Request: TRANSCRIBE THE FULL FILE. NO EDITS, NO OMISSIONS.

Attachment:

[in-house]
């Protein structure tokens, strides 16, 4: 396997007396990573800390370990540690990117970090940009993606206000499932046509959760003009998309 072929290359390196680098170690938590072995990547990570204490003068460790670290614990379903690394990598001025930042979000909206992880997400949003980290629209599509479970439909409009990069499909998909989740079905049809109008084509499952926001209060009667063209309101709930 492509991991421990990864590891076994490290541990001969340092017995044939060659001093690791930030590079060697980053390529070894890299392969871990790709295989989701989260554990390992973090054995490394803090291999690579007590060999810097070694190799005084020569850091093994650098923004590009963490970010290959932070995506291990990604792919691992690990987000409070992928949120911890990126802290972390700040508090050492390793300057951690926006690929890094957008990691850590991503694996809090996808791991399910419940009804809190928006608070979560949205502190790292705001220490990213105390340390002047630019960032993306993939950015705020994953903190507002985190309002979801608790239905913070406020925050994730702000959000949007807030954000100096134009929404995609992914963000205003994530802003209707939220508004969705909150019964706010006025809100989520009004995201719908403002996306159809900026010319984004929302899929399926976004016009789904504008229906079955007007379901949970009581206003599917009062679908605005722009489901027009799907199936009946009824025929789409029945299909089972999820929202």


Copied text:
[in-house]
């Protein structure tokens, strides 16, 4: 396997007396990573800390370990540690990117970090940009993606206000499932046509959760003009998309 072929290359390196680098170690938590072995990547990570204490003068460790670290614990379903690394990598001025930042979000909206992880997400949003980290629209599509479970439909409009990069499909998909989740079905049809109008084509499952926001209060009667063209309101709930 492509991991421990990864590891076994490290541990001969340092017995044939060659001093690791930030590079060697980053390529070894890299392969871990790709295989989701989260554990390992973090054995490394803090291999690579007590060999810097070694190799005084020569850091093994650098923004590009963490970010290959932070995506291990990604792919691992690990987000409070992928949120911890990126802290972390700040508090050492390793300057951690926006690929890094957008990691850590991503694996809090996808791991399910419940009804809190928006608070979560949205502190790292705001220490990213105390340390002047630019960032993306993939950015705020994953903190507002985190309002979801608790239905913070406020925050994730702000959000949007807030954000100096134009929404995609992914963000205003994530802003209707939220508004969705909150019964706010006025809100989520009004995201719908403002996306159809900026010319984004929302899929399926976004016009789904504008229906079955007007379901949970009581206003599917009062679908605005722009489901027009799907199936009946009824025929789409029945299909089972999820929202």